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36 Cards in this Set

  • Front
  • Back
A story that uses character or other story elements symbolically to represent something else.
The repetition of consonant sounds in two or more neighboring words. Usually the repeated sound is at the beginning of each word
A reference to an event, book, myth, place or work of art. Allusions can be literary, historical, religious, or mythical.
The multiple meanings of a word, phrase, sentence, or passage.
A similarity or comparison between two different things
A figure of speech that uses opposite ideas that are grammatically equal.
A brief statement that expresses a general idea or moral truth
A figure of speech that directly addresses an absent person or an abstraction.
A figure of speech that reverses the order of words in phrases that would otherwise be structured the same.
An adjective describing ordinary, informal language; conversational
The non-literal meaning(s) of a word. The implied or suggested meaning(s).
The strict, literal, dictionary definition of a word.
The writer’s word choice (could be formal, colloquial, complex, or simple)
Instructive; Intended to teach moral or ethical principals.
A less offensive substitute for an unpleasant word or concept.
Figurative language
Non-literal writing or speech.
Figure of speech
An expression or device that uses non-literal language.
A category of literature. The major genres are prose, poetry and drama; however, more specific categories are also called genres
A figure of speech using extreme exaggeration. It often creates humor or irony
A reasonable conclusion based on the information presented. An inference is never directly stated.
Allegory (e.g.)
(e.g. characters represent freedom, the forest represents evil, or animals represent government officials).
Alliteration (e.g.)
(e.g. Tanya takes taffee and twists tightly).
Allusion (e.g.)
(e.g. starting your speech, “I have a Dream.”)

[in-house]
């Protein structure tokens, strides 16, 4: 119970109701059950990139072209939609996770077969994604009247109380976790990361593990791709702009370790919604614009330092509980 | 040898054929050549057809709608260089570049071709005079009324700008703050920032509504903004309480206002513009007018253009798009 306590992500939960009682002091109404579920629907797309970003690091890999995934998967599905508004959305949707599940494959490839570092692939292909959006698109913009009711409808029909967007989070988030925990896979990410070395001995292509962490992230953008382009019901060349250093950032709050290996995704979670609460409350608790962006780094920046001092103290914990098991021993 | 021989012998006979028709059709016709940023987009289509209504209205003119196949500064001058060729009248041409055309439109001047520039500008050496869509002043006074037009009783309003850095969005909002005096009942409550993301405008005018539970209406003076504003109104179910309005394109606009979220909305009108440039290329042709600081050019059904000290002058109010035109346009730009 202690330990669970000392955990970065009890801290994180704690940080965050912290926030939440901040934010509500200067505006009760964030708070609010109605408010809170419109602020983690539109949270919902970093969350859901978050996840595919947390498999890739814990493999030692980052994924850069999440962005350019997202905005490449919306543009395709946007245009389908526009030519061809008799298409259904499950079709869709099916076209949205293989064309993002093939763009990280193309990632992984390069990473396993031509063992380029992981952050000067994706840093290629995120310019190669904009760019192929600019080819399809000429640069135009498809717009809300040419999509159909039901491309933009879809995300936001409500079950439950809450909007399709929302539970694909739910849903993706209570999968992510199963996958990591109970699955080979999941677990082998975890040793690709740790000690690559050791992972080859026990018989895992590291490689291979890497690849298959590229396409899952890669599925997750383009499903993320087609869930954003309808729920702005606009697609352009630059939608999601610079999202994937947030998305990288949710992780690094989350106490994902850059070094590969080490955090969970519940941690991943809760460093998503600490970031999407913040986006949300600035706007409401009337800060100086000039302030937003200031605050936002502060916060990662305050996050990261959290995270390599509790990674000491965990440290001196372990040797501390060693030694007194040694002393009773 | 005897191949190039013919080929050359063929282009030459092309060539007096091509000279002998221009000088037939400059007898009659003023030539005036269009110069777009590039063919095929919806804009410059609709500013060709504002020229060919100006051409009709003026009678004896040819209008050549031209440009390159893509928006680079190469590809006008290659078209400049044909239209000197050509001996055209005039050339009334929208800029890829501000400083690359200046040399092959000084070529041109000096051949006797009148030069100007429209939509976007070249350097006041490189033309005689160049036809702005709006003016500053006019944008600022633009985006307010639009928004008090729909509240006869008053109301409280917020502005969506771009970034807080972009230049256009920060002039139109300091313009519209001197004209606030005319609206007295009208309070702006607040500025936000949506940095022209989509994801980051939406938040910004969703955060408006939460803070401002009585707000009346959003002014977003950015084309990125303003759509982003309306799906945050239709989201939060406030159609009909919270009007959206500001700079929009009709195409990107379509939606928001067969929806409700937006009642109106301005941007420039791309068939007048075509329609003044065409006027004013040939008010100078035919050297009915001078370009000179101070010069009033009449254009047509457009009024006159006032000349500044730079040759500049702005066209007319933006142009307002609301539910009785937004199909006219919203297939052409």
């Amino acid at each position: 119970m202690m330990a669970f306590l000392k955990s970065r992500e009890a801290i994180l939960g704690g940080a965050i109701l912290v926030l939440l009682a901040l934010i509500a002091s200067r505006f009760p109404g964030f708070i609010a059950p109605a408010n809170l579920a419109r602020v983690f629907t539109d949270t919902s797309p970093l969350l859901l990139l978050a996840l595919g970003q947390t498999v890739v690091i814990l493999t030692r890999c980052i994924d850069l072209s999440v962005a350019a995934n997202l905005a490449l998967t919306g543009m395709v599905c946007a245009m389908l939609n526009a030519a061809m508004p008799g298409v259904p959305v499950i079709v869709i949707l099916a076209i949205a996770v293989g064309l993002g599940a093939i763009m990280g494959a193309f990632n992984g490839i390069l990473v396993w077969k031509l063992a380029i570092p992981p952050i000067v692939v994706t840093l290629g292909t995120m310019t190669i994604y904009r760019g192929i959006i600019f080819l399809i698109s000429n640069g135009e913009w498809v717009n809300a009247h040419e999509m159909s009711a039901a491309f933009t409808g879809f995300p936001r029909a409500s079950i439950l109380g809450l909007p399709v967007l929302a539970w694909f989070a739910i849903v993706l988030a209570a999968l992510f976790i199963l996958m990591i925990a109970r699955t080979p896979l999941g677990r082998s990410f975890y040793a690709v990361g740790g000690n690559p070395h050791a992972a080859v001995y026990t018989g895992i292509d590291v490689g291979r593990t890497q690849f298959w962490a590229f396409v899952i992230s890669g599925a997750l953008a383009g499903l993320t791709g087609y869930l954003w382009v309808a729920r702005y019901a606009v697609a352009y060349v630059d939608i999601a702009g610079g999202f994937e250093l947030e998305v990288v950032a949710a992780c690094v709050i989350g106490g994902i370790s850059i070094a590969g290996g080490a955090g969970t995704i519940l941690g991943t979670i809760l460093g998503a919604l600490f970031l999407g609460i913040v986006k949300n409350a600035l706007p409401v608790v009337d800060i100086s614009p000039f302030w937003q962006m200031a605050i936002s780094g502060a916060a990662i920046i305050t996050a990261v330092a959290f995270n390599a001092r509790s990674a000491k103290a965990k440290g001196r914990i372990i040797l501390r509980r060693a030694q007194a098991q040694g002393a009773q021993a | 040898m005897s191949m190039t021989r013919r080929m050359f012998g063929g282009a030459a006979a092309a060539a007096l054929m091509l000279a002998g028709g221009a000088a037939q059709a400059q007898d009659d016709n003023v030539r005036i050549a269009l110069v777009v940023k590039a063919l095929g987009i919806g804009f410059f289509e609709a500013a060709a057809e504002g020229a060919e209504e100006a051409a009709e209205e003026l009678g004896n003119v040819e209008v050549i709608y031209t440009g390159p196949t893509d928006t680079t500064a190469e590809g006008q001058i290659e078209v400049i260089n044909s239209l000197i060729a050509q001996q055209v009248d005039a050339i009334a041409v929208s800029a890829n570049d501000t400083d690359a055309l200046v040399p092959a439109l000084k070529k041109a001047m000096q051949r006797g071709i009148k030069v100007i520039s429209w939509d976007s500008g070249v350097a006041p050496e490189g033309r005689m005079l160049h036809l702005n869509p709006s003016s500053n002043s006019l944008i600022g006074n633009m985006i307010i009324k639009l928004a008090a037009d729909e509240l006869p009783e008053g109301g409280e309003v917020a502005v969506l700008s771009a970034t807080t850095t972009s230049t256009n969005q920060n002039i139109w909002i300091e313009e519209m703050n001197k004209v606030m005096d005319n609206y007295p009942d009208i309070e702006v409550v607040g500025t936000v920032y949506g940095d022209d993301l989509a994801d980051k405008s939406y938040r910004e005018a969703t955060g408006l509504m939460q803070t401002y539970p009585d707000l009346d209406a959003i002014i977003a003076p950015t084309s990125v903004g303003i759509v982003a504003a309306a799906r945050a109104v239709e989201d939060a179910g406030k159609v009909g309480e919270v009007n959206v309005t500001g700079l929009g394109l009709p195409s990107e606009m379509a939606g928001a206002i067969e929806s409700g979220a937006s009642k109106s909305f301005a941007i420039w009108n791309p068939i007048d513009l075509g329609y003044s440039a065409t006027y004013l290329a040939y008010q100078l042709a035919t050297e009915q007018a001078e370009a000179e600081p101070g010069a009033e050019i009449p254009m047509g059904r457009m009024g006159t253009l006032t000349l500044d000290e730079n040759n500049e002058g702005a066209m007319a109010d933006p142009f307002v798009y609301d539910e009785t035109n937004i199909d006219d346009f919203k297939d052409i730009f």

Ambiguity (e.g.)
(e.g. the word “bank” has several meanings, including “financial institution” and “edge of a river,” but if someone says “I deposited $100 in the bank,” the intended meaning is clear.)
Analogy (e.g.)
(e.g. Giving birth is sort of like experiencing an earthquake…)
Antithesis (e.g.)
(e.g. It was the best of times, it was the worst of times)
Aphorism (e.g.)
(e.g. Neither a borrower nor a lender be…)
Apostrophe (e.g.)
(e.g. O Milton! We have need of thee!) (Cruelty! Release me from your grip!)
Chiasmus (e.g.)
(e.g. Heaven is too great for humanity; humanity is too great for heaven)
Connotation (e.g.)
(e.g. The connotations of war include destruction, conflict, and bloodshed)
Denotation (e.g.)
(e.g. The denotation of war could be “an armed conflict between nations.”)
Euphemism (e.g.)
(e.g. casualties instead of deaths; the powder room instead of the bathroom)
Figure of speech (e.g)
(e.g. metaphor, simile, hyperbole, understatement, apostrophe, oxymoron, personification)
Genre (e.g.)
(e.g. detective fiction, the romance novel, essays, autobiographies)
Hyperbole (e.g.)
(e.g. "I am so hungry, I could eat a horse!")
Inference (e.g.)
(e.g. All men are mortal
Socrates is a man --> Therefore Socrates is mortal.)